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Antimicrobial Resistance in Helicobacter Pylori Essay

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Updated: Dec 8th, 2020

Introduction

Antimicrobial resistance is a major issue of public health because it affects the treatment of pathogenic microbes such as bacteria. Microbial organisms usually acquire resistance to chemicals that they encounter in their environment as a means of adapting and surviving. Antimicrobial resistance is a deliberate way of adaptation and evolution of bacteria through genetic and biochemical changes that enhance survival ability (1). As a pathogenic bacterium, Helicobacter pylori resides in the stomach and causes gastric ulcer among individuals. H. pylori, which is prevalent among 50-70% of the global population, has acquired resistance against antimicrobials(2). Therefore, the aim of the essay is to examine the problem of resistance in H. pylori and describes its mechanisms.

The Problem of Antimicrobial Resistance

Antimicrobial resistance is the major challenge that affects the eradication of H. pylori, the main causative bacterium of gastric ulcers. The World Health Organization has classified H. pylori as a group 1 carcinogen because it causes peptic ulcers, chronic gastritis, gastric cancer, and gastric lymphoma(2,3). The common drugs used in the eradication of H. pylori are tetracycline, furazolidone, levofloxacin, rifabutin, amoxicillin, metronidazole, and clarithromycin. However, the increasing development of resistance across the globe has challenged the use of these drugs for they are no longer effective. Specifically, resistance to clarithromycin has registered high rates, which are 50% in China, 40% in Turkey, and 30% in Japan(4). An extensive literature review reveals that resistance to amoxicillin, tetracycline, and metronidazole is higher in Africa, whereas resistance to levofloxacin an clarithromycin is higher in Asia and North America(5). In essence, resistance to certain antibiotics varies from one region to another.

Additionally, the resistance of H. pylori varies from one antibiotic to another. A comparative study of resistance rates reveals that metronidazole, clarithromycin, levofloxacin, amoxicillin, tetracycline, furazolidone, and rifabutin have 47.22%, 19.74%, 18.94%, 14.67%, 11.70%, 11.5%, and 6.75% respectively(5). In this view, it is apparent that metronidazole is the least effective antibiotic, while rifabutin is the most effective antibiotic. Antibiotic resistance in H. pylori emanates from constant use of antibiotics, particularly, clarithromycin in the treatment of respiratory, paediatric, and otorhinolaryngologic diseases. The rates of clarithromycin resistance have increased in Japan from 7% to 27.7% and in Europe from 9% to 17.6% during 2000-2006 and 1998-2008 respectively(3). Such trends present clarithromycin as an important indicator of H. pylori resistance in various regions across the globe.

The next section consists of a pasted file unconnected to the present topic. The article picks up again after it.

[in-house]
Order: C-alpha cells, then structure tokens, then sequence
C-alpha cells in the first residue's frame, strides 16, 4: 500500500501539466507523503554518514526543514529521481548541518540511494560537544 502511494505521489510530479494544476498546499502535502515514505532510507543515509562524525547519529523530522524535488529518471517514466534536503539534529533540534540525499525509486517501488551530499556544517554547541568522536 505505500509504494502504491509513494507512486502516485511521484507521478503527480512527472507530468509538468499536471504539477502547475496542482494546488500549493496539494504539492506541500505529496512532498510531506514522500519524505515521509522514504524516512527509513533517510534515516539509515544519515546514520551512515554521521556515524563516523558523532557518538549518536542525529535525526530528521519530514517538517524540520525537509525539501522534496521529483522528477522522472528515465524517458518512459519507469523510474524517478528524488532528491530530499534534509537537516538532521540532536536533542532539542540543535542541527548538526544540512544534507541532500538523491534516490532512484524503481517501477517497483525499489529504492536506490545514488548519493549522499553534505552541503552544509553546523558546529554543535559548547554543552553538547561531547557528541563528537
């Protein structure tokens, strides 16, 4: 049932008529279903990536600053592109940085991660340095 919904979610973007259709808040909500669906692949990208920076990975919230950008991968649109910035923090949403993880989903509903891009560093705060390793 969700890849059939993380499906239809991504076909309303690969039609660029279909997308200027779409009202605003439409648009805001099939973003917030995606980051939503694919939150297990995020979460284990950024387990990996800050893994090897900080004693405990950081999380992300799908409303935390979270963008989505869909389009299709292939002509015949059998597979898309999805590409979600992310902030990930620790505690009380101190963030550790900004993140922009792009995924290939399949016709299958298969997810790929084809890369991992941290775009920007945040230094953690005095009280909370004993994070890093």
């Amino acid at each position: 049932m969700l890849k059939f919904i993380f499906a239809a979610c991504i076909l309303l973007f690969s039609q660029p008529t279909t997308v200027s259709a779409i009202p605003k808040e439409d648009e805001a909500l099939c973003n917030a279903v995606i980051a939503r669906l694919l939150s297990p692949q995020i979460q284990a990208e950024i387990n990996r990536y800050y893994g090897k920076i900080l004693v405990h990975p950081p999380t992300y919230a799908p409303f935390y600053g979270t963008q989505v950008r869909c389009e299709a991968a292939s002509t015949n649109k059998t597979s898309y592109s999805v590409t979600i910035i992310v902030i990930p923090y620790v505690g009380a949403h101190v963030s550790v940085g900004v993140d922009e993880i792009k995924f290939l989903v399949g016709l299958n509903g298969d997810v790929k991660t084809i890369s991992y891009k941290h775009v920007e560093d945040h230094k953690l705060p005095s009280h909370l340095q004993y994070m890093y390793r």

The increasing occurrence of resistance to major antibiotics has led to the use of combined antibiotics to enhance effectiveness and avert the development of resistance. The triple or quadruple therapy comprising proton pump inhibitors, mucosa protective agent, and antibiotics has proved to be effective in the eradication of H. pylori(2). However, the use of triple therapy as recommended by the first Maastricht conference has not been effective due to the increasing resistance in H. pylori. Currently, the efficacy of the triple therapy has declined to about 70%, leading to the recommendation of the quadruple therapy(3). The fourth Maastricht conference recommends consideration of clarithromycin resistance in the use of antibiotics against H. pylori. Clarithromycin-based regimens are effective as first-line treatment in regions with low resistance, whereas the quadruple regimens with bismuth or levofloxacin are appropriate as first-line treatment in regions with low resistance(5). Thus, the analysis of resistance in H. pylori shows that the determination of the individual, local, and global rates of resistance is essential to allow customisation of treatment regimens. Moreover, the use of patient-specific antibiotics has the potential of reducing treatment failures and preventing the development of resistance.

Mechanisms of Resistance

H. pyloric has numerous mechanisms that it uses in gaining resistance to major antibiotics. Gong and Yuan outline that H. pylori resists antibiotics using genetic mutations, alteration of the cell membrane, expression of catabolic enzymes, secretion virulence factors, and adaptation(2). The mechanisms of resistance are dependent on molecular and cellular changes coupled with the pharmacodynamics and pharmacokinetics of antibiotics in the eradication of H. pylori.

Genetic Mutation

H. pylori undergoes genetic mutation in evolving and adapting to diverse environments and chemicals with a view to gain resistance to antibiotics. Since antibiotics target cellular and molecular processes to disrupt cell division, genetic replication, transcription, and translation, H. pylori mutates its genes to evade the effects of antibiotics. Target genes involved in the synthesis of enzymes, such as DNA gyrase, the DNA-dependent RNA polymerase, and redox enzyme (2,6). DNA gyrase is an enzyme that plays a critical role in maintaining the integrity of DNA and promoting replication and transcription of DNA gyrase. Inhibition of DNA gyrase by antibiotics causes irreversible damage to DNA, resulting in the eradication of H. pylori. Hence, mutations in two genes, namely, gyrA and gyrB, which encodes for DNA gyrase, gives quinolone resistance to H. pylori (6). Since some antibiotics target the activity of the DNA-dependent RNA polymerase, mutations in rpoB gene cause the occurrence of rifampicin resistance in H. pylori(2). Resistance occurs because rifampicin is unable to bind to the DNA-dependent RNA polymerase and block transcription of DNA into RNA.